Atocha Monument

Atocha Monument, Madrid - Spain, FAM
Construction year: 2007
Address: Avenida Ciudad de Barcelona | MADRID | Spain
Latitude/Longitude: 40.4068802, -3.6910769
Architect(s):

The memorial was inaugurated at the very site across from the round train station building on March 11, 2007, the third anniversary of the terrorist attacks. It is an oval-shaped glass cylinder that weighs 140 tons, is 11 meters high and has a diameter of 8 by 10.5 meters. A “completely new” construction was used to build it.

The complete monument consists of two parts, the glass cylinder, and an underground presentation room. Both parts are linked together by a round window. This is designed to create the impression that the memorial, as a “shimmer of hope”, rises up towards the city from the depth of the train station, the “site of sorrow”. Inside the glass cylinder, spontaneous expressions of sorrow from citizens were engraved into a transparent plastic film. Each day at sunrise and sunset, the incident light illuminates these, thanks to the transparency and illuminating power of the glass construction.

The luminous monument is built of 15,000 curved glass blocks glued together with a liquid-acrylic material hardened by ultraviolet lamps. Inside the tower, an ETFE membrane is printed with hundreds of messages left at the station by mourners in the days after the bombings. Thousands of messages of condolence made in the days after the attacks are inscribed on the inside of the tower. Sunshine hitting the column of glass bricks focuses light into an empty, blue chamber below a busy highway, which the public can access via Atocha station. From below, visitors can peer skywards to read hundreds of messages of condolence and support wrapped around the inside of the cylinder. After dark, the volume radiates softly in the sky from lights in the opening at its base; during the day, sunlight produces an ethereal glow as it filters through the glass tower and reflects off the deep blue surfaces in the underground chamber.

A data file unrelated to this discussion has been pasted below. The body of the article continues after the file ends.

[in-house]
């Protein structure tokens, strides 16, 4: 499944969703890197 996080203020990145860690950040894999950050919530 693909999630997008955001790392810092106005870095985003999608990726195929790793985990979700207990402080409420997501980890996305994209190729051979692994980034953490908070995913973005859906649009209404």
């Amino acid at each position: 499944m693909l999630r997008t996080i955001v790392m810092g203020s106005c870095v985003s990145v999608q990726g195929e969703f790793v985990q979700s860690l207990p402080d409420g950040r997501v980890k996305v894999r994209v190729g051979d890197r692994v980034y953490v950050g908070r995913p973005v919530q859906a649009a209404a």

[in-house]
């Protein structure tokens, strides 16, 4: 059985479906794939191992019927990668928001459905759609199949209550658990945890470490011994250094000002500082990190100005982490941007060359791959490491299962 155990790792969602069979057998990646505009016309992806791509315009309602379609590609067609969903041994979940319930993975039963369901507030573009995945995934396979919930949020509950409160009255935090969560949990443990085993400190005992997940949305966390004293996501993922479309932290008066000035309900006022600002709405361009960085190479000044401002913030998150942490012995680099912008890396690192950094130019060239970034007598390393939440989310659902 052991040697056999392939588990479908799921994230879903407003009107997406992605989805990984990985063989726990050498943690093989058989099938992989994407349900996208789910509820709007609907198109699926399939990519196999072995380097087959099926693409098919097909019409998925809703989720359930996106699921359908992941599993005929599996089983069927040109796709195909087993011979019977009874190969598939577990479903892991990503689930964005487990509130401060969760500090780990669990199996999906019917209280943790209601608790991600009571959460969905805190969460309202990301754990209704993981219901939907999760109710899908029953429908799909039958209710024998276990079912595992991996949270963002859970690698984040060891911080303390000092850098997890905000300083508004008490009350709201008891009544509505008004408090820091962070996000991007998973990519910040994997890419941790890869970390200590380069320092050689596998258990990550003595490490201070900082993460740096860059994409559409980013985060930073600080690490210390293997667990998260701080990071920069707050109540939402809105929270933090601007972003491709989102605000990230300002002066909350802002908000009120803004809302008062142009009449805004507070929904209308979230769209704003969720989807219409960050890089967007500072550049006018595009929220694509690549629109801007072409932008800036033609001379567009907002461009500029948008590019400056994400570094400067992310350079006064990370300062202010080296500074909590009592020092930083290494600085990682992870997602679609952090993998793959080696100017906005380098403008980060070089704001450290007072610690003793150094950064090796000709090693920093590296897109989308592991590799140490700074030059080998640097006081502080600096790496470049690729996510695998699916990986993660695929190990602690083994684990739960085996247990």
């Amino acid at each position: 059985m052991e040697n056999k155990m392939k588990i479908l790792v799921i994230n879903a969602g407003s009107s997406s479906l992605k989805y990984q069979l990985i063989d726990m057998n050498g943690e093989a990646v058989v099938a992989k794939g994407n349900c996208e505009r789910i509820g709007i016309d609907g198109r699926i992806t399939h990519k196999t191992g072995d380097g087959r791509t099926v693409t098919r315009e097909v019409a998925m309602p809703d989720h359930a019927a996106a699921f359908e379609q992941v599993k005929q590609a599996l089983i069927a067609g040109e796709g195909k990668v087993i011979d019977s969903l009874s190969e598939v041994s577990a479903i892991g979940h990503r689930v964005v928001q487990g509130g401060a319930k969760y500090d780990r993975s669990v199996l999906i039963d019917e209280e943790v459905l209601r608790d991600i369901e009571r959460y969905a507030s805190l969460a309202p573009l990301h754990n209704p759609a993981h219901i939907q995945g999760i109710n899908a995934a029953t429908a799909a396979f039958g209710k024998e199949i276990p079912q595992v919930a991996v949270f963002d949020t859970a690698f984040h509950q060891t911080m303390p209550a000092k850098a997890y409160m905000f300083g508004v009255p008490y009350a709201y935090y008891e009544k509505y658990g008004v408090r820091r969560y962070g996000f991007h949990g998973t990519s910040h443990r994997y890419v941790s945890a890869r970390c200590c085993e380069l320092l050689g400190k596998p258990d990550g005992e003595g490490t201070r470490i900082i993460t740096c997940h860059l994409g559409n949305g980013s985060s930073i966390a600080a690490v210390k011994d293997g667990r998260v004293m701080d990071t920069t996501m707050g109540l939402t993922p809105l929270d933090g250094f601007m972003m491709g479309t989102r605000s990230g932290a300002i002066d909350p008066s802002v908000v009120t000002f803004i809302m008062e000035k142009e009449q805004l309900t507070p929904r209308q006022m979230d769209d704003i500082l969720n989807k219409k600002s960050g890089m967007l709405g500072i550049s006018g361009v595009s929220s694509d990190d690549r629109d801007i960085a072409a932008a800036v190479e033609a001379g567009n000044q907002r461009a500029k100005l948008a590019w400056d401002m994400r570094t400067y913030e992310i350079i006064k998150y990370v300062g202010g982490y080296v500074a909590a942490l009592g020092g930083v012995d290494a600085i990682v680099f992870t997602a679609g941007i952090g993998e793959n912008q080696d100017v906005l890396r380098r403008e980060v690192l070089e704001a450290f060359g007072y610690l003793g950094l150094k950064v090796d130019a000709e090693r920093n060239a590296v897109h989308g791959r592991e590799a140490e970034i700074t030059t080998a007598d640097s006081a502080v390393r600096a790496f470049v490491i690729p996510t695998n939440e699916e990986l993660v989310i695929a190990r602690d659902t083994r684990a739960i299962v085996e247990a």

All day long visitors stream through a double set of steel-and-glass security doors into the chamber, which is large enough to accommodate up to 200 at a time, and gaze upwards into the dazzling light.

The otherwise dark chamber with blue walls, ceiling, and floor, has no furniture apart from a long black coated steel bench with circular concave indents where one can sit in contemplation of life and death. Names of all the victims are engraved on a frosted glass panel between the first and second entrance doors.



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